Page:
Is Darkness that Comes Before Hardcover Worthy?/R. Scott Bakker

Discussion in 'Fantasy / Horror' started by Glelas, Jul 11, 2004.

  1. Glelas

    Glelas Seven Mary Four

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    Is Darkness that Comes Before Hardcover Worthy?

    I rarely buy hardcover books. It is somewhat of a money issue but also I tend to enjoy reading paperback fantasy. There are some hardcovers I have and will buy. A Feast for Crows will be purchased Hardcover. Gardens of the Moon would have definitely been bought hardcover except I ordered the paperbacks from Amazon Canada months ago. I used to buy the WOT hardcovers when I was obsessed with the story. Needless to say I waited for Crossroads to come to Paperback and will wait for New Spring as well. So now I stare at The Darkness that Comes Before and I am tempted to purchase it hardcover and eventually get the whole series hardcover. Is it hardcover worthy? Does it or will it fall into the George RR Martin category of "most anticipated books" - at least for me?
     
  2. Shevchyk

    Shevchyk Banned

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    The One With The Brevity

    Bakker's Darkness That Comes Before is out in paperback.
     
  3. Nimea

    Nimea Leisure time optimizer

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    Mass market paperback?

    I don't know for sure, but I thought the mass market paperback is out in Canada, both in the US and UK it is hardcover (US) or trade paperback (UK) . . . ?
     
  4. saintjon

    saintjon Illustrious Gambler

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    Yes definitely it's worth hardcover. Someday I hope to have a hardcover copy signed by Bakker with his response to something I said on his forum about how sexy the penguin covers are (his response was that he caught himself staring at a TPB of The Warrior-Prophet and thinking this is what a stalker must feel like).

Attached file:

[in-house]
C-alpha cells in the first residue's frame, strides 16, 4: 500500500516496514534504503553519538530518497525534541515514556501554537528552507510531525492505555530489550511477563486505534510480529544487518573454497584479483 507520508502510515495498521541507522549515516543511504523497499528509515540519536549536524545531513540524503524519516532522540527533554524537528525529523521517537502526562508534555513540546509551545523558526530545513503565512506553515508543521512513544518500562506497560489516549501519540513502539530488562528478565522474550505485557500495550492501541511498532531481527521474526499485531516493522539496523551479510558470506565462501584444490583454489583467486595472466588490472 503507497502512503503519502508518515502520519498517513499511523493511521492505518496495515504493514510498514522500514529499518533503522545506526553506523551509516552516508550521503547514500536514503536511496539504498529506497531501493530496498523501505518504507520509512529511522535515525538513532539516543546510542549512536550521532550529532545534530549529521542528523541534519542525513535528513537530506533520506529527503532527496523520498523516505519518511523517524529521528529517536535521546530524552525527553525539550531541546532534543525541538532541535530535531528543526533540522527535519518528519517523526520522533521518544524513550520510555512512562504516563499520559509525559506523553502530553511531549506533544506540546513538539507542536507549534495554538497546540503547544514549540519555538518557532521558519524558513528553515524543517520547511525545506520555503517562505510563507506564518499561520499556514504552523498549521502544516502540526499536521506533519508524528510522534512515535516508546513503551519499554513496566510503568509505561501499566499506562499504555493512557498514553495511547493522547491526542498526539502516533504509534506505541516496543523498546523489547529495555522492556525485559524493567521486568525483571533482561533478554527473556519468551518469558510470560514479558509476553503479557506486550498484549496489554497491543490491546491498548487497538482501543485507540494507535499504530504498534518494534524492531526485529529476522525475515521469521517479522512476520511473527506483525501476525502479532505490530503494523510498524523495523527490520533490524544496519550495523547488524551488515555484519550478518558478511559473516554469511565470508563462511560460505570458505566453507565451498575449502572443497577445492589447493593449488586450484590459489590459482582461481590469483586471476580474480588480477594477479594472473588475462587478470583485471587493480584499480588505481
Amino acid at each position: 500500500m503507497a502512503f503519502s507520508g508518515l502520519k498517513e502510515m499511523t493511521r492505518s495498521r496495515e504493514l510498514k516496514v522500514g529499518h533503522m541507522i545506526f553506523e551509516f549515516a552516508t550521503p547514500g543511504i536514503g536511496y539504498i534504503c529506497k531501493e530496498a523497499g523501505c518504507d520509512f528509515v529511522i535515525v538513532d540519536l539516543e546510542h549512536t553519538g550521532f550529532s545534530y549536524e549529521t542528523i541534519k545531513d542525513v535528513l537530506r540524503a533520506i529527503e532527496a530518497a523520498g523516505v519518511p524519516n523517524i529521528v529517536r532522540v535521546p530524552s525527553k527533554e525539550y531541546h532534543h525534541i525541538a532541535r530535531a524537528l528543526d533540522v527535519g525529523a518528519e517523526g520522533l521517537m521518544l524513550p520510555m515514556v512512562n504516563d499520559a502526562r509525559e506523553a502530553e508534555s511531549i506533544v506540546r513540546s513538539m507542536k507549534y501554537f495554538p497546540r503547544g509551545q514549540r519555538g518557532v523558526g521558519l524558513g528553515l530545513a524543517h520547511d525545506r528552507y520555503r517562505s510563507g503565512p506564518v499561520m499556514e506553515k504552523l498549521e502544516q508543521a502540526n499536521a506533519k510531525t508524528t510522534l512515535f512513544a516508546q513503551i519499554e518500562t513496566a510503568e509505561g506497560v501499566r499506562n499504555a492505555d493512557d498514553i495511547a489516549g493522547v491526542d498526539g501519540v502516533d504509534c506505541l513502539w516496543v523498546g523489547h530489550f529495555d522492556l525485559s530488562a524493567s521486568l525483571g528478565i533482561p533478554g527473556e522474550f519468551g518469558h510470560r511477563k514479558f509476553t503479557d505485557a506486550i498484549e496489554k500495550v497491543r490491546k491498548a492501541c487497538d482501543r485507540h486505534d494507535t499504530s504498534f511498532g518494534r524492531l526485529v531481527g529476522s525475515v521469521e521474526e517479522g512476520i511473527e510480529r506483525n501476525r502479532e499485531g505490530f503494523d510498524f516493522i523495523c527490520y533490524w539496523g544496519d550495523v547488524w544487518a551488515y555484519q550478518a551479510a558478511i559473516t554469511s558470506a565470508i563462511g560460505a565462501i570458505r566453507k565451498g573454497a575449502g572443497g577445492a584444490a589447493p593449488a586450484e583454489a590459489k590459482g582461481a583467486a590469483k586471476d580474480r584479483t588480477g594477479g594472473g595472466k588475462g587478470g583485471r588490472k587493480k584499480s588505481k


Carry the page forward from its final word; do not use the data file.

Anyways, I heard of one store in Canada that still has the first book in TPB, but mostly it's all paperback up here. I bet you could get one in paperback from amazon.ca, although IMO it's worth the best edition you can get it in.
     
  5. Shevchyk

    Shevchyk Banned

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    The One With The Franchiselettes

    I think it's in MM. I can go to a local Chapters/Indigo and double-check for you, but I seem to recall seeing it in MM.
     
  6. saintjon

    saintjon Illustrious Gambler

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    yeah my copy of The Darkness That Comes Before is a mmpb that I purchased from an Indigo in Toronto a couple months ago.
     
  7. Nimea

    Nimea Leisure time optimizer

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    That would be nice, since I can only find the editions I posted when doing a search on the various amazon sites (.com/.co.uk/.de/.ca). Thanks!
     
  8. Iskaral Pust

    Iskaral Pust Registered User

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    It's not out in Mass market in the Uk yet, as far as I'm aware. I'd guess that probably applies to the rest of Europe as well.
     
  9. Rob B

    Rob B \m/ BEER \m/ Staff Member

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    The Darkness that Comes Before was recently released in the United States in Hardcover by Overlook press. And with a resounding yes, it is worth the Hardcover purchase. It is one of the most, if not THE most impressive debut novels I've ever read.

    Hell, my Sffworld.com review is blurbed on the back of it for Heavan's Sake!!! (a first:))
     
  10. saintjon

    saintjon Illustrious Gambler

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    Are you blurbed on every edition Rob? That's awesome all the same. I want my copy back from my cousin for a second so I can check :D.
     
  11. Rob B

    Rob B \m/ BEER \m/ Staff Member

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    AFAIK, only the US Edition published by Overlook Press. I reviewed the Canadian edition from Penguin and some time after my review of the book going live last year, Scott's book was published by Overlook.

    Perhaps it is on the MMPB in Canada and the UK version, I don't know.

    Here's the blurb that's on the book
    “I jokingly hesitate to truly call this a work of fantasy considering how absolutely convincing this novel reads as a historical account... Bakker… clamps his hand over yours and simply does not let go… Amid the cluttered shelves of the Epic Fantasy genre, Bakker is a name that stands out amongst, not just the new writers in the crowd, but established and recognized names."
    -sffworld.com
     
  12. saintjon

    saintjon Illustrious Gambler

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    Yeah I made sure and mentioned to him (as some other members here have as well) over at his forum that it was because of your promotion that I read the book.